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I've looked at Amazon S3 and it costs roughly $4746 per month for 100 megabits/s (which translates into 31,640 Gigabytes of data transferred. That's at a rate of $0.15 per gig.)

I haven't found a cheaper "cloud" option. I'm curious if there's any other cloud hosting option out there cheaper than S3. Uptime is not an issue because I can build failover for most things into the browser. e.g. I can use javascript to say "if the image didn't load then go to this other URL instead."

FYI I'm currently using a colocation facility which is about 30% cheaper than S3 and I'm familiar with colo prices - so this question is really about "cloud" services and by that I mean services where I don't have to worry about the infrastructure.

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migrated from Jun 6 '10 at 6:43

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closed as too localized by Mark Henderson Jan 12 '12 at 5:48

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Hi, I'm the OP. I should have clarified. When I say 100 Megabits per second, I don't mean the link speed. I mean the amount of data transferred. There are two ways of measuring transfer. Colocation facilities measure it as megabits per second and cloud services measure it as total Gigabytes transferred per month. So 100 megabits per second is 31640 gigabits transferred per month. – Mark172 Jun 6 '10 at 7:55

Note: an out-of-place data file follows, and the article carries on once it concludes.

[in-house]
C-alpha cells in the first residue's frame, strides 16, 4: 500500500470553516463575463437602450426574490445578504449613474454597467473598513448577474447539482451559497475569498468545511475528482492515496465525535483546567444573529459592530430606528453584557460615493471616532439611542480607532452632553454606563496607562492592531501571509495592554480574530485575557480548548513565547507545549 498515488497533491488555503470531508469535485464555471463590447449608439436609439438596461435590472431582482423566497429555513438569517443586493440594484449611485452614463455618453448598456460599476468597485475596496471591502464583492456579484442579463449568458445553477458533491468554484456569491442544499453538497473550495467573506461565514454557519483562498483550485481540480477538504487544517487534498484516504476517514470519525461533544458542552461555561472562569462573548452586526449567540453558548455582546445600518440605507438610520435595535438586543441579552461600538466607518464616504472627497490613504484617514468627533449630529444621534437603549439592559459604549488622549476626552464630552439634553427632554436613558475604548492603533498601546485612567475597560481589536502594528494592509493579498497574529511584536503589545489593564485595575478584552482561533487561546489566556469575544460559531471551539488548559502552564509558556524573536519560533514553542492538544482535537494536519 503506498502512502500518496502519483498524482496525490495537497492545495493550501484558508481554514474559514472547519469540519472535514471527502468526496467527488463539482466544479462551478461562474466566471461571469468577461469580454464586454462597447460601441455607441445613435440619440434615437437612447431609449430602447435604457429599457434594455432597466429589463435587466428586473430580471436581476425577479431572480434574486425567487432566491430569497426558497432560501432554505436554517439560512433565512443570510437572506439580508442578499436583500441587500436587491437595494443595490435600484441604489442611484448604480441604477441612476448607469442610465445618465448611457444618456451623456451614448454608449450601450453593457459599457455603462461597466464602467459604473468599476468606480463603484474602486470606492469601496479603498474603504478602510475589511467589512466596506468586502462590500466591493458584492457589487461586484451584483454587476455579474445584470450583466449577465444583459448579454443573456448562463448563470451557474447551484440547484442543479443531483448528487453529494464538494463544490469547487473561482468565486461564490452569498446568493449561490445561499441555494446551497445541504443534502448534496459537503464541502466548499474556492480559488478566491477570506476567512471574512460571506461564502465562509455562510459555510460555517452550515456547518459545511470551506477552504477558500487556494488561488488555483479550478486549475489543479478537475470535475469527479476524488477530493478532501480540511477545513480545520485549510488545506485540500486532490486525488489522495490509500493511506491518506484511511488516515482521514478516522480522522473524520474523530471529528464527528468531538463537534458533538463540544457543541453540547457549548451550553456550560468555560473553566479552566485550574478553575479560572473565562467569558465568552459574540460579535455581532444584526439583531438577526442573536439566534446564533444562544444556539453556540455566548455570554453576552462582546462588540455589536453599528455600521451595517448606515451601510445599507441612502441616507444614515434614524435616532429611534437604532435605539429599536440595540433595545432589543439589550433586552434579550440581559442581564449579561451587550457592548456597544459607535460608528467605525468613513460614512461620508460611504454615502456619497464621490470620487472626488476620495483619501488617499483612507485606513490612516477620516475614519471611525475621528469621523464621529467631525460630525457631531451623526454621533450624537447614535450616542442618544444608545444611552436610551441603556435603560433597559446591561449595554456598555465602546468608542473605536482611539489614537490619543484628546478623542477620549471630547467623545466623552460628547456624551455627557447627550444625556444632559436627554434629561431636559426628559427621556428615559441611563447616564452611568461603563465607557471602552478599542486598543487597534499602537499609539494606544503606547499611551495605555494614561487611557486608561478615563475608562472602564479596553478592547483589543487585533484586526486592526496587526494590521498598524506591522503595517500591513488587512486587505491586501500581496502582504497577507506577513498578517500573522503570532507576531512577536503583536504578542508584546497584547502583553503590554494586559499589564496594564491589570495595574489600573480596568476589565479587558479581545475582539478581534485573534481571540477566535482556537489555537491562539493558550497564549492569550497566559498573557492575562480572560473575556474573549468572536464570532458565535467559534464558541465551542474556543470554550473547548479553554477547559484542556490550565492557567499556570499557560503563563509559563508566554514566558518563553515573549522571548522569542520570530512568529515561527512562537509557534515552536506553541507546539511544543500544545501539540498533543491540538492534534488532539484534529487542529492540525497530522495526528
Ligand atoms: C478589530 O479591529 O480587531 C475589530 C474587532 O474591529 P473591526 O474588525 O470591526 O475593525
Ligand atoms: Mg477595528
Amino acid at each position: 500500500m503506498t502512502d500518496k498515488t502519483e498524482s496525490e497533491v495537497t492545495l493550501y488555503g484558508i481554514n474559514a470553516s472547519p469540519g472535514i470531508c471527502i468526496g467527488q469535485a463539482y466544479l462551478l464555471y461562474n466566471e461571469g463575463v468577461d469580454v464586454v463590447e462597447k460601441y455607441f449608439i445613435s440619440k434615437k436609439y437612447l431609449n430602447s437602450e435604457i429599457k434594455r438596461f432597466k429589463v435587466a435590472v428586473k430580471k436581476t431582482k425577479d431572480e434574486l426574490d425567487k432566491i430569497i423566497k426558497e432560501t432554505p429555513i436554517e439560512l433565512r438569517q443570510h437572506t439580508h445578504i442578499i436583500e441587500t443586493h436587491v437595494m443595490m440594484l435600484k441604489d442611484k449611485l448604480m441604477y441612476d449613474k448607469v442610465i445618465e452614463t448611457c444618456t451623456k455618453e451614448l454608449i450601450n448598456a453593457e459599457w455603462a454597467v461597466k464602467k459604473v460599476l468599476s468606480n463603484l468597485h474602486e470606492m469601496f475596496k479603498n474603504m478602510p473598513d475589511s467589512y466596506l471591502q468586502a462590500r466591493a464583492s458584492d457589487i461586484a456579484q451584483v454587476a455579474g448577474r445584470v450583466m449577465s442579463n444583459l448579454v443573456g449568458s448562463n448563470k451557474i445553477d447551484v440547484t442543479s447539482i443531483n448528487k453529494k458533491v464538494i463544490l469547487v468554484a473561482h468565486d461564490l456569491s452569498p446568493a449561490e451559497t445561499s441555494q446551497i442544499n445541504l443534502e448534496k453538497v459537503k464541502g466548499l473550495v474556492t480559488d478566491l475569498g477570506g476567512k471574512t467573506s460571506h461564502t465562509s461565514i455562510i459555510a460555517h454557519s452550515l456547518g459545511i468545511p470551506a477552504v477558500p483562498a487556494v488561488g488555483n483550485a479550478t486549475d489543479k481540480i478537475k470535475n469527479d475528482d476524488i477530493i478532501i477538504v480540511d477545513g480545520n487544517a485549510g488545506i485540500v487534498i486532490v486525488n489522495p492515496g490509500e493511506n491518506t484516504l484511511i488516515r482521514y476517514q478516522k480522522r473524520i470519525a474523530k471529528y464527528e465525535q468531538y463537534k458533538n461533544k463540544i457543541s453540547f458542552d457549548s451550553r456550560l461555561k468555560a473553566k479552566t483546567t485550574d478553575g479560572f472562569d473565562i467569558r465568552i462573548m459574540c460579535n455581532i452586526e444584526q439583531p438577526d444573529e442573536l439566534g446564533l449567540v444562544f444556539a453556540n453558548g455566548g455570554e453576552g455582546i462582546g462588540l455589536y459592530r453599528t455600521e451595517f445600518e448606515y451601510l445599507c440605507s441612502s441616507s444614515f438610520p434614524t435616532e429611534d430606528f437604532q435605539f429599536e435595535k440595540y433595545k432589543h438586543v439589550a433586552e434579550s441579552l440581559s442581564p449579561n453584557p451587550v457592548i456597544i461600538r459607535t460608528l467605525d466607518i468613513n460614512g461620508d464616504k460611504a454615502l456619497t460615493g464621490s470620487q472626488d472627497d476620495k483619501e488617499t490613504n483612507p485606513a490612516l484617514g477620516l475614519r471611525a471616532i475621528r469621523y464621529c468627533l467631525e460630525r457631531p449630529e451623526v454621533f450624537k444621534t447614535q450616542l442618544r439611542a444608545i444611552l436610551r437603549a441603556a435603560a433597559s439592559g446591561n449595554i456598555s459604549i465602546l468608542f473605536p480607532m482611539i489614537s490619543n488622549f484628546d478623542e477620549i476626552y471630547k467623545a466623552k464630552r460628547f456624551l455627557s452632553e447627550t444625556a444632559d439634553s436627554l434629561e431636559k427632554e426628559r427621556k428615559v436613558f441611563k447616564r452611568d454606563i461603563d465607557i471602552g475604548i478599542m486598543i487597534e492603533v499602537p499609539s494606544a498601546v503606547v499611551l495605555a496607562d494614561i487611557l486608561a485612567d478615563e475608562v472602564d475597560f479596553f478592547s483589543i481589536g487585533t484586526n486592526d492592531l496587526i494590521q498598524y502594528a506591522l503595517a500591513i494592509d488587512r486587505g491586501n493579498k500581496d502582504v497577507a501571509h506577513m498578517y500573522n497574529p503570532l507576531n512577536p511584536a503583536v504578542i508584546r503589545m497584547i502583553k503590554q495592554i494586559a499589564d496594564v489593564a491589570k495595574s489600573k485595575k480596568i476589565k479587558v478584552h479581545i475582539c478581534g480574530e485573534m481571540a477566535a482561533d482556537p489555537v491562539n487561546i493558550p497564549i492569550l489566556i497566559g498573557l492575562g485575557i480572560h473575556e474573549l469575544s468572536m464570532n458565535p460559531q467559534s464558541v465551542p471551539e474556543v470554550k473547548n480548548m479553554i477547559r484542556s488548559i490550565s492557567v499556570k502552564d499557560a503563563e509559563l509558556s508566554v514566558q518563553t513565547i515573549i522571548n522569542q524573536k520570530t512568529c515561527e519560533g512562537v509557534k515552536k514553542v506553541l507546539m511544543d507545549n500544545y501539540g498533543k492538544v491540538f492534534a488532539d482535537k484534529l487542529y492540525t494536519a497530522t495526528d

I wonder if you could abuse shared hosting to do what you want. Dreamhost charge $9/mo for unlimited storage and unlimited transfer. – fahadsadah Jun 6 '10 at 13:00
Nevermind, found the policy. Quite plainly states that you can't do that. – fahadsadah Jun 6 '10 at 13:01
If you're only saving 30% using colo compared to S3 you're doing something wrong. – Tom Dworzanski Sep 29 '14 at 10:58

Amazon just announced their Reduced Redundancy Storage (RRS) option on S3, which reduces the reliability but also drops the price from $0.15 per GB to $0.10 per GB. That is pretty much the going rate for metered bandwidth on most co-location and dedicated servers, so you won't find raw bandwidth much cheaper than that. It looks like SimpleCDN claims rates as low as $0.006 per GB transfered, but they bill overages at $0.09 so that sounds a bit sketchy to me.

I have always found that has the best prices for cheap servers and bandwidth. They include 4000GB traffic with each server and will upgrade from a 10mbit to 100mbit uplink port for free usually. You can buy an additional 1000GB/mo for $99 ($0.099 per GB) or you can have an unlimited 100mbit uplink for $800 a month. Check out their dedicated server deals here:

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Oops... looks like RRS only reduces the storage costs, not the transfer costs, so bandwidth is still billed at $0.15 for the first 10 TB. – Greg Bray Jun 11 '10 at 17:18

OVH has absurd pricing on bandwidth, take a look at and, which I don't really understand.